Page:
Running boot-update with /dev/sda1 not mounted has no effect on grub failing. It still fails. 

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what is the output of boot-update with un/mounted boot

 

what versions of grub, boot-update do you have

 

what gets displayed when you type

 

configfile /grub/grub.cfg

 

in grub prompt

 

 

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With /dev/sda1 mounted or not, I get the same output from boot-update

Copyright 2009-2017 Funtoo Technologies

 [use option "-l" for license info, "-h" for help]



  * Generating config for grub...


  DEFAULT > Funtoo Linux genkernel - kernel


  * NOTE: Detected MBR boot. Configuring for Legacy MBR booting.

  * WARN: Intel system detected - please emerge sys-firmware/intel-microcode and sys-apps/iucode-tool and run

          boot-update again; boot-update will then patch your system with the latest Intel CPU and chipset microcode patches

          at boot-time, protecting you against important vulnerabilities and errata.


  * Completed successfully with warnings.

When /dev/sda1 is not mounted, boot-update enters this in the system log

Feb 04 00:32:16 [kernel] [  231.913202] EXT4-fs (sda1): mounting ext2 file system using the ext4 subsystem

Feb 04 00:32:16 [kernel] [  231.928341] EXT4-fs (sda1): mounted filesystem without journal. Opts: (null)

Grub is at 2.02_beta3-r2. boot-update is 1.8.2.

At the failed grub prompt, configfile grub/grub.conf results in no output. It just gives me another blank prompt. It's not that it can't find the kernel; it can't find grub.conf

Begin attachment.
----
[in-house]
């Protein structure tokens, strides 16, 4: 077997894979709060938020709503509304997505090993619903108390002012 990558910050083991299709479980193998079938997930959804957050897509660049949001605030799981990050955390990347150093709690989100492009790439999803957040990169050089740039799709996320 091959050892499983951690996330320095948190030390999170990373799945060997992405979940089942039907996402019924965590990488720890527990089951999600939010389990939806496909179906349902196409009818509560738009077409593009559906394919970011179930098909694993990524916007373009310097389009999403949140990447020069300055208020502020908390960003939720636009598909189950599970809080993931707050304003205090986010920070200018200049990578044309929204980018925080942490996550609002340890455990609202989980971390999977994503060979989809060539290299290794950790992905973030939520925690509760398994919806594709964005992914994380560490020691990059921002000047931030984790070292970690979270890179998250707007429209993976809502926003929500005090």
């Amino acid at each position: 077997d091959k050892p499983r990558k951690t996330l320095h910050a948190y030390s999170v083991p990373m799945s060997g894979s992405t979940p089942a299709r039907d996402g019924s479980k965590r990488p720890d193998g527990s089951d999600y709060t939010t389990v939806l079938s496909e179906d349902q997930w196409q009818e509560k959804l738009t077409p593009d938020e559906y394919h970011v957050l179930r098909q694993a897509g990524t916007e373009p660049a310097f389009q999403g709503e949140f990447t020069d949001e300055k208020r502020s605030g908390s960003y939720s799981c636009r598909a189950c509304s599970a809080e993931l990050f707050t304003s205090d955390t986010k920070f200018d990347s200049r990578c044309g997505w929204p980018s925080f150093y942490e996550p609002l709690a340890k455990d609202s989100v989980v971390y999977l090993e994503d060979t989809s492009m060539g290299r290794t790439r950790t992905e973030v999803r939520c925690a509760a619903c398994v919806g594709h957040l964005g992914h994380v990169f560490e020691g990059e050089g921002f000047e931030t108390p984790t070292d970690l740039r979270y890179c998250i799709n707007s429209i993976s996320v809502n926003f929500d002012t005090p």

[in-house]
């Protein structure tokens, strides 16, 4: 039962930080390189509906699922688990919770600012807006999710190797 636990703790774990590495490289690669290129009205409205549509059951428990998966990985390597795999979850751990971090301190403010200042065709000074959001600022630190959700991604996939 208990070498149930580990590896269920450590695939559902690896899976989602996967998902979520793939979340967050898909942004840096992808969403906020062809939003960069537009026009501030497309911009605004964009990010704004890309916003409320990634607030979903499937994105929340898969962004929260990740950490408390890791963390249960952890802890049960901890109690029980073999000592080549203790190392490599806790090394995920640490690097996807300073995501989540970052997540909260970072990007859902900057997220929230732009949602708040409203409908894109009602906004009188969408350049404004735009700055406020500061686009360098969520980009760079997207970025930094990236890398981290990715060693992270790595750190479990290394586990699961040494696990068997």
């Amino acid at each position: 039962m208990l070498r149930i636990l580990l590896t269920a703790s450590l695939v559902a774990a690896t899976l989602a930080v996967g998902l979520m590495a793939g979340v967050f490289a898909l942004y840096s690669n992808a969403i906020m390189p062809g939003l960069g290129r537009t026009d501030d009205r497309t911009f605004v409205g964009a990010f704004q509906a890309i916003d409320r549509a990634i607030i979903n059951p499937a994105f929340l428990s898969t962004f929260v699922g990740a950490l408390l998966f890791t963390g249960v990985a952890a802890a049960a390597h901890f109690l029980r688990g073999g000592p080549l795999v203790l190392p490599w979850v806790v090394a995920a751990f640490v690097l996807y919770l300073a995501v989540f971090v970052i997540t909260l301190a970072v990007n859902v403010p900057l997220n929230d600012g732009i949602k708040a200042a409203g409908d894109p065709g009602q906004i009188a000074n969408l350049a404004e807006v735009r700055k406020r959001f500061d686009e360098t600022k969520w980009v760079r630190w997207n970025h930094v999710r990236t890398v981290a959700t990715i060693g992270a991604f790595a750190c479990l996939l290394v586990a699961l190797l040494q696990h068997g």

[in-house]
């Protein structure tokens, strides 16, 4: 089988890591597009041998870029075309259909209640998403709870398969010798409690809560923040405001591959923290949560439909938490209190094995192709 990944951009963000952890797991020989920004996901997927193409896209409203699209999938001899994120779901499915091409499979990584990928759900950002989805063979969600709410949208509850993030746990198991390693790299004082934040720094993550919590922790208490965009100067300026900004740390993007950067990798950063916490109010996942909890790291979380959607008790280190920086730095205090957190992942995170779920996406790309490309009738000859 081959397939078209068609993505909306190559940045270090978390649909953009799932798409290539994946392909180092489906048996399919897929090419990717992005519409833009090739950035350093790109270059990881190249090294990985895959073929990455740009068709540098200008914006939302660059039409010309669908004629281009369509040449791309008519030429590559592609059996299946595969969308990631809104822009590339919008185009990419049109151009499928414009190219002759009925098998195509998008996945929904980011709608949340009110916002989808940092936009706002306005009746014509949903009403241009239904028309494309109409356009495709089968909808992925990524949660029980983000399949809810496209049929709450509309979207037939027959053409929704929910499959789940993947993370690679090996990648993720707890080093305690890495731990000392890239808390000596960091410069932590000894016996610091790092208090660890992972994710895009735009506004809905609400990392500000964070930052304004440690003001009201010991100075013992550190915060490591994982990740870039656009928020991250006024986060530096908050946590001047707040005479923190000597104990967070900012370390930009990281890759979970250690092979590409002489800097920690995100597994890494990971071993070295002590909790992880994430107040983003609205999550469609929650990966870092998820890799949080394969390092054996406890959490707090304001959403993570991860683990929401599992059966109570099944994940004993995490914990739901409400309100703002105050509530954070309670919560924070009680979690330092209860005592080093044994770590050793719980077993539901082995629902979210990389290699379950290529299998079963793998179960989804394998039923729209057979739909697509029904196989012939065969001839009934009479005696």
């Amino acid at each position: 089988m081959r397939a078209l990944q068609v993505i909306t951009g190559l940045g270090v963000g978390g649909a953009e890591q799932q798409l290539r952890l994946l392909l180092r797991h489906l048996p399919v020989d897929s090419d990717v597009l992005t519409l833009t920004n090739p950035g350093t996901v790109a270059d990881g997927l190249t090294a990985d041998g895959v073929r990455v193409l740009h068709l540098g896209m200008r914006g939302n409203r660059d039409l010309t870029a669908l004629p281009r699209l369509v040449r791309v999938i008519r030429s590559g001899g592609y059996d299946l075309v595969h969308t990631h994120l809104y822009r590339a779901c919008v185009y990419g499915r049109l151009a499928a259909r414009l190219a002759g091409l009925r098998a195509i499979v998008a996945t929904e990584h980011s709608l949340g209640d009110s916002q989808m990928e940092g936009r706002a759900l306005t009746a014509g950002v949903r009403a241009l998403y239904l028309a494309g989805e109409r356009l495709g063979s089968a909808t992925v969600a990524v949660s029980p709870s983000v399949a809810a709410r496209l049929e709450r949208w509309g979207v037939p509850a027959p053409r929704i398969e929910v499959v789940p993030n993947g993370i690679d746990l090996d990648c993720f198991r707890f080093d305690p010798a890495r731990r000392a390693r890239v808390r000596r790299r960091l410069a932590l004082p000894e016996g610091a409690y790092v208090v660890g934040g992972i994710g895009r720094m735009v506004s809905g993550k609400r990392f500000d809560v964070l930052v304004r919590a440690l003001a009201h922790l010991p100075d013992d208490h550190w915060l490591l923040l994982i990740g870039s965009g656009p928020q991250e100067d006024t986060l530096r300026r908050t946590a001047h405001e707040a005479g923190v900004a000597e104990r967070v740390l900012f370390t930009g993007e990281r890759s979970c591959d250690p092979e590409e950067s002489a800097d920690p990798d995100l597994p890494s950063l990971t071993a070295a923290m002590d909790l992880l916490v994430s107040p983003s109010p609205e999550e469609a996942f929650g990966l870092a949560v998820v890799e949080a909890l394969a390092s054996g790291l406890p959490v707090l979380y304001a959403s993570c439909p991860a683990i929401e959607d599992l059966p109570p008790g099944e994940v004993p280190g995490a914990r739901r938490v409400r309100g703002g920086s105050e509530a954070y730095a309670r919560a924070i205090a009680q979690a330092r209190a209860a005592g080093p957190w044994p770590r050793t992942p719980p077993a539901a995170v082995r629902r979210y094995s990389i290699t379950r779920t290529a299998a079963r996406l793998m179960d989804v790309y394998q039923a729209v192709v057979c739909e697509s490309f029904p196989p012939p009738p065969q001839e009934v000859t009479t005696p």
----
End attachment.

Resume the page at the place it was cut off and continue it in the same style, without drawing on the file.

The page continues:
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Your last post shows the output of boot-update not finding a kernel and the second output shows it automounting sda1 as your /boot when not mounted. Also its grub.cfg not grub.conf if that is not just a typo you wrote in the post.

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8 minutes ago, bcowan said:

761A06EE-8EFE-4D85-9981-9323CC0C6BA7.jpeg.38da45d110bee0a99799a3dd0be0349d.jpeg

It should print the name of the kernel it finds after label your kernel- is blank

No, it's not blank. I just changed the name of the kernel to "kernel", so I wouldn't have to worry about mistyping it manually in the grub command line.

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3 minutes ago, palica said:

try

 

configfile (hd0,msdos1)/grub/grub.cfg

 

deos that do something?

Yes, it boots the machine! So whatever makes grub work automatically gets blocked somehow by not having /dev/sda1 mounted at install time.

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8 hours ago, mauricev said:

Now that you have concisely written down the steps you were doing and what you expected vs. what was happening, I do not see this as a bug but expected behavior.  Grub-install indeed needs a mounted /boot or passed another writeable directory with the —boot-directory argument.  This is done one single time only during your initial install. ( it writes a few files, notably grub.env and device.map ) You should not have to run grub-install again unless you corrupted something or another OS etc overwrites it.  You then can run boot-update.  It seems you are doing these steps in the wrong order.  The install page documents these steps in the correct  order.  Boot should not need to be mounted for a working startup. The only thing that should need ran again is boot-update when you change kernels etc, never a grub-install.  

weird that the forum top posted my reply a couple hours ago????

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Wow, all those messages to come here. Thanks for everyone's efforts.

Does grub require anything to be read from /dev/sda1 when it's installed? If it does and that stuff isn't present because /dev/sda1 is not mounted, then it should report an error. All this time, I was getting warnings about LVM, but there was never any error reported.

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I was getting "failed to connect to lvmetad", so I tried the (theoretically inert) fix of taking "noauto" away from my boot line in /etc/fstab.

The error is gone. So I put the "noauto" back in, and it is still "fixed".

Is there some one-time function that needs to read /boot when a new kernel is built?